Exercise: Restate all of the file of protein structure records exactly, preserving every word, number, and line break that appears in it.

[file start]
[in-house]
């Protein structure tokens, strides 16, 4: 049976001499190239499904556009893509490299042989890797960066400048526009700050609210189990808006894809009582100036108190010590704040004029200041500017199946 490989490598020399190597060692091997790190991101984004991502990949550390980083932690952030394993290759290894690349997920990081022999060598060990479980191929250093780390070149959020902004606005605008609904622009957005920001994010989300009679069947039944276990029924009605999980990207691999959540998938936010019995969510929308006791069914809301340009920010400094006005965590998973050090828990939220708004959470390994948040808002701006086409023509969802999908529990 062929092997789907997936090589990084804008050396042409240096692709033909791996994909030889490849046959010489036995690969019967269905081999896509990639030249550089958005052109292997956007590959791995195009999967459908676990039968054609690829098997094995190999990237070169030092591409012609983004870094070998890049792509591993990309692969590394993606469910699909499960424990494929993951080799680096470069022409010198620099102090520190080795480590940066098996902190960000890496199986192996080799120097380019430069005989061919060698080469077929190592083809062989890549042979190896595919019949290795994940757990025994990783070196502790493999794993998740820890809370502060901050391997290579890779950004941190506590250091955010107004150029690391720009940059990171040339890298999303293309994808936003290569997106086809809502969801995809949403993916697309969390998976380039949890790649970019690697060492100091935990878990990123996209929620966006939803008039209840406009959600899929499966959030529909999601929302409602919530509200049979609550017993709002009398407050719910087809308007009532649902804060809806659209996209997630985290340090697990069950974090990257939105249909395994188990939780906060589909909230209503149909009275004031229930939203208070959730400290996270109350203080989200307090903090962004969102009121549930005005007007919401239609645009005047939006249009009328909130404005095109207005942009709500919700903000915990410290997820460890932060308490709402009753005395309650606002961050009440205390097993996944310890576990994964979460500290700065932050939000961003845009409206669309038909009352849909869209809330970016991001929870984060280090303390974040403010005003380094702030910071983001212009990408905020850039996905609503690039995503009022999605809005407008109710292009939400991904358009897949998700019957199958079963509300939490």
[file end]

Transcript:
[in-house]
């Protein structure tokens, strides 16, 4: 049976001499190239499904556009893509490299042989890797960066400048526009700050609210189990808006894809009582100036108190010590704040004029200041500017199946 490989490598020399190597060692091997790190991101984004991502990949550390980083932690952030394993290759290894690349997920990081022999060598060990479980191929250093780390070149959020902004606005605008609904622009957005920001994010989300009679069947039944276990029924009605999980990207691999959540998938936010019995969510929308006791069914809301340009920010400094006005965590998973050090828990939220708004959470390994948040808002701006086409023509969802999908529990 062929092997789907997936090589990084804008050396042409240096692709033909791996994909030889490849046959010489036995690969019967269905081999896509990639030249550089958005052109292997956007590959791995195009999967459908676990039968054609690829098997094995190999990237070169030092591409012609983004870094070998890049792509591993990309692969590394993606469910699909499960424990494929993951080799680096470069022409010198620099102090520190080795480590940066098996902190960000890496199986192996080799120097380019430069005989061919060698080469077929190592083809062989890549042979190896595919019949290795994940757990025994990783070196502790493999794993998740820890809370502060901050391997290579890779950004941190506590250091955010107004150029690391720009940059990171040339890298999303293309994808936003290569997106086809809502969801995809949403993916697309969390998976380039949890790649970019690697060492100091935990878990990123996209929620966006939803008039209840406009959600899929499966959030529909999601929302409602919530509200049979609550017993709002009398407050719910087809308007009532649902804060809806659209996209997630985290340090697990069950974090990257939105249909395994188990939780906060589909909230209503149909009275004031229930939203208070959730400290996270109350203080989200307090903090962004969102009121549930005005007007919401239609645009005047939006249009009328909130404005095109207005942009709500919700903000915990410290997820460890932060308490709402009753005395309650606002961050009440205390097993996944310890576990994964979460500290700065932050939000961003845009409206669309038909009352849909869209809330970016991001929870984060280090303390974040403010005003380094702030910071983001212009990408905020850039996905609503690039995503009022999605809005407008109710292009939400991904358009897949998700019957199958079963509300939490």